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Statutory Infrastructure Provider regime

New rules from 1 July 2020 mean that NBN Co and other carriers must make sure all Australians have access to either a superfast fixed-line, fixed wireless or satellite broadband connection.

How it works

The Statutory Infrastructure Provider (SIP) regime is now in place after changes to the Telecommunications Act 1997.

NBN Co will be the default SIP for most Australian premises. It has an obligation to:

  • connect premises
  • supply wholesale broadband services to retail service providers on reasonable request.

Ready for service

While NBN Co is rolling out its network, its SIP obligations begin for each area when that area is declared ‘ready for service’.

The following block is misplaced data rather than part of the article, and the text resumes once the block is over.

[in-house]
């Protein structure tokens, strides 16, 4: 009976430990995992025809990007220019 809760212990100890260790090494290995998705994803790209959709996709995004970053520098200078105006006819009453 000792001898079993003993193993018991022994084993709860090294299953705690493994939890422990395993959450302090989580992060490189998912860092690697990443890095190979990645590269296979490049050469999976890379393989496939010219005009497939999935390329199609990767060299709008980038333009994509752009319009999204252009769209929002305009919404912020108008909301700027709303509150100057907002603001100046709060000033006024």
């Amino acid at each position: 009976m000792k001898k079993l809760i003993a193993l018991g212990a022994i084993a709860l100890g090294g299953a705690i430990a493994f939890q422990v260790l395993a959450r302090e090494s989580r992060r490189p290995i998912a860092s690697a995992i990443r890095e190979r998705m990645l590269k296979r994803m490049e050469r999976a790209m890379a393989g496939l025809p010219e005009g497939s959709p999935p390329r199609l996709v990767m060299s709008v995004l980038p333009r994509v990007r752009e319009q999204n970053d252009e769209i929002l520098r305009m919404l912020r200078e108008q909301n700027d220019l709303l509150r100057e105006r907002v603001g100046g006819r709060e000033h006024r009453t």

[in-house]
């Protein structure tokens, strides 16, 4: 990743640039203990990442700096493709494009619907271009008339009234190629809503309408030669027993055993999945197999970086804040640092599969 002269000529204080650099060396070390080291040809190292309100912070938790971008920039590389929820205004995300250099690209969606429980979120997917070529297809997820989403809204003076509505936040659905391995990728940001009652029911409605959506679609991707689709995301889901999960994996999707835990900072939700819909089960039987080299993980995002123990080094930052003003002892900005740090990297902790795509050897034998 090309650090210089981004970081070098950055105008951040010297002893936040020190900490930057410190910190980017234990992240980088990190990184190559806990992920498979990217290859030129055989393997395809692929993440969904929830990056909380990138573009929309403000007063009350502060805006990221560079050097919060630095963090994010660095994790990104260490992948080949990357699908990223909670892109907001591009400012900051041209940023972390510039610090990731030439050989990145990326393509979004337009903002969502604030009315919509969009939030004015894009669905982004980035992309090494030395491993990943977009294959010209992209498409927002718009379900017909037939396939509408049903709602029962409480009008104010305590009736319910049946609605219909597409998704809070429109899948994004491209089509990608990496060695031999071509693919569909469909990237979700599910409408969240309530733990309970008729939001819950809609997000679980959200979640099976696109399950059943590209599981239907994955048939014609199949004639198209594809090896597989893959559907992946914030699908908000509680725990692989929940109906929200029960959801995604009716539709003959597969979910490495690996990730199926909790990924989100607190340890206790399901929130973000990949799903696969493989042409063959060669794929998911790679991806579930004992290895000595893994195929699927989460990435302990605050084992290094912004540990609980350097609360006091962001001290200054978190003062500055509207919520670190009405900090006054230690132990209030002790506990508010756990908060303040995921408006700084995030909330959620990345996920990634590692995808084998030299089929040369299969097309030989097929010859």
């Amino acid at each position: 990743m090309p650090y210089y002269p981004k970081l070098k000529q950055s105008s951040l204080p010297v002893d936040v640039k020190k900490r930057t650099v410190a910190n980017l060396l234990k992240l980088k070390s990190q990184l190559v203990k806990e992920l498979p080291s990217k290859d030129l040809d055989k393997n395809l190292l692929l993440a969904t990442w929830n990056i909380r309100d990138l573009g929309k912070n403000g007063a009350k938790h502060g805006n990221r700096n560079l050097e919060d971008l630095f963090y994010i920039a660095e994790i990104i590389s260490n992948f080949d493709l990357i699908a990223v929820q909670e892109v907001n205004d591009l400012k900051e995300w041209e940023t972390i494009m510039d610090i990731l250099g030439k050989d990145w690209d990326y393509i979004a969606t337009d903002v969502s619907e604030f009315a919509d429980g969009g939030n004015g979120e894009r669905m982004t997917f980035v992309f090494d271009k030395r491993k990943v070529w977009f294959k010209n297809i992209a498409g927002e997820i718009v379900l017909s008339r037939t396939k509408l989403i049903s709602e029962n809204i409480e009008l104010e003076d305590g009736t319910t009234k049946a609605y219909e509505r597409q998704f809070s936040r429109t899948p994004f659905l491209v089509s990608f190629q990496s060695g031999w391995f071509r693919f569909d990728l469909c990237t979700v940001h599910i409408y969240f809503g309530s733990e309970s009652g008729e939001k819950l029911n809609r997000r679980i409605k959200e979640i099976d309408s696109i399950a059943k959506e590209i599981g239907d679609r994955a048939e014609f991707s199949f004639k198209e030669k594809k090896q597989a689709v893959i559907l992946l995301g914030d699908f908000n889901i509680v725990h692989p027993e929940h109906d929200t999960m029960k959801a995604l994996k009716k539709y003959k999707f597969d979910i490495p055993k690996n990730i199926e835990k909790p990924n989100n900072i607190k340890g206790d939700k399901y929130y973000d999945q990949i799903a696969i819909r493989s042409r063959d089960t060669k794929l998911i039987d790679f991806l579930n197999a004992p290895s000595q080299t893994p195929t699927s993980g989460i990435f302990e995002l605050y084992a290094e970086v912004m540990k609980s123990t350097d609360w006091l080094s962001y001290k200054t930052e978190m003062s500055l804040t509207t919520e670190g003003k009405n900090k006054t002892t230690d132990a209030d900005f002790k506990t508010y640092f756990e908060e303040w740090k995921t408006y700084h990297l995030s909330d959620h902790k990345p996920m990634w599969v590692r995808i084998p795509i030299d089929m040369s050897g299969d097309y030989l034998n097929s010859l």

However, there may be cases where homes and businesses require further work before a service can be ordered from a retail service provider. These are classified as ‘not yet ready to connect’ and listed in NBN Co's weekly progress report.

Find out more about NBN Co’s status updates.

Other carriers

Other carriers can also be SIPs. They may have contracts to connect premises in:

  • apartments
  • shopping centres
  • real estate developments.

The ACMA’s role

We are responsible for enforcing the SIP regime. If a provider does not meet its SIP obligations, we have a range of enforcement mechanisms available, for example formal warnings or directions to comply.

We have started a national register of SIPs and their service areas. It includes the location of all superfast broadband service areas and the SIP that is responsible.

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